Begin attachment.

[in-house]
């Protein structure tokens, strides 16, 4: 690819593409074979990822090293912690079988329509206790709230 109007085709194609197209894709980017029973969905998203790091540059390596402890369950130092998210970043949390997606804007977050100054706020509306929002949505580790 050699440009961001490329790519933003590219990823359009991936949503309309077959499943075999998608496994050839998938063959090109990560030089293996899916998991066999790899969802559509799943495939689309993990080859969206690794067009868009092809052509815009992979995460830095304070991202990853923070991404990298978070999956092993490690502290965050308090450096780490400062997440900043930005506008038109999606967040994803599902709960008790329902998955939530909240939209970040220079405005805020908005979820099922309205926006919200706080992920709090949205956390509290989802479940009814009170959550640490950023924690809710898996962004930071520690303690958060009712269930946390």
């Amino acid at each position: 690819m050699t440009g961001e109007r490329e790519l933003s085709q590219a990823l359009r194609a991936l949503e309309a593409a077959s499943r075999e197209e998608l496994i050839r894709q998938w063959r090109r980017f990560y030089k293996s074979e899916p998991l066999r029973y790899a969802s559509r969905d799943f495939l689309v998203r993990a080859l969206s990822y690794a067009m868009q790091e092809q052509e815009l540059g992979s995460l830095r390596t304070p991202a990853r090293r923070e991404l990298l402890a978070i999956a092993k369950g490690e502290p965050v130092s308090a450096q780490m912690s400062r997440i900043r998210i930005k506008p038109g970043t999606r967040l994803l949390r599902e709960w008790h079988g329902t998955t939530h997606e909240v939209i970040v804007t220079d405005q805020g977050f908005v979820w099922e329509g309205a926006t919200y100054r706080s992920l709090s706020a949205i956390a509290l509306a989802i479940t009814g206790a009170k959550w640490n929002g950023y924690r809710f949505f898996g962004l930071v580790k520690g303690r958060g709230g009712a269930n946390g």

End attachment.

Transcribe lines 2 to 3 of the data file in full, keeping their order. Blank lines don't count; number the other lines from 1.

């Protein structure tokens, strides 16, 4: 690819593409074979990822090293912690079988329509206790709230 109007085709194609197209894709980017029973969905998203790091540059390596402890369950130092998210970043949390997606804007977050100054706020509306929002949505580790 050699440009961001490329790519933003590219990823359009991936949503309309077959499943075999998608496994050839998938063959090109990560030089293996899916998991066999790899969802559509799943495939689309993990080859969206690794067009868009092809052509815009992979995460830095304070991202990853923070991404990298978070999956092993490690502290965050308090450096780490400062997440900043930005506008038109999606967040994803599902709960008790329902998955939530909240939209970040220079405005805020908005979820099922309205926006919200706080992920709090949205956390509290989802479940009814009170959550640490950023924690809710898996962004930071520690303690958060009712269930946390």
């Amino acid at each position: 690819m050699t440009g961001e109007r490329e790519l933003s085709q590219a990823l359009r194609a991936l949503e309309a593409a077959s499943r075999e197209e998608l496994i050839r894709q998938w063959r090109r980017f990560y030089k293996s074979e899916p998991l066999r029973y790899a969802s559509r969905d799943f495939l689309v998203r993990a080859l969206s990822y690794a067009m868009q790091e092809q052509e815009l540059g992979s995460l830095r390596t304070p991202a990853r090293r923070e991404l990298l402890a978070i999956a092993k369950g490690e502290p965050v130092s308090a450096q780490m912690s400062r997440i900043r998210i930005k506008p038109g970043t999606r967040l994803l949390r599902e709960w008790h079988g329902t998955t939530h997606e909240v939209i970040v804007t220079d405005q805020g977050f908005v979820w099922e329509g309205a926006t919200y100054r706080s992920l709090s706020a949205i956390a509290l509306a989802i479940t009814g206790a009170k959550w640490n929002g950023y924690r809710f949505f898996g962004l930071v580790k520690g303690r958060g709230g009712a269930n946390g």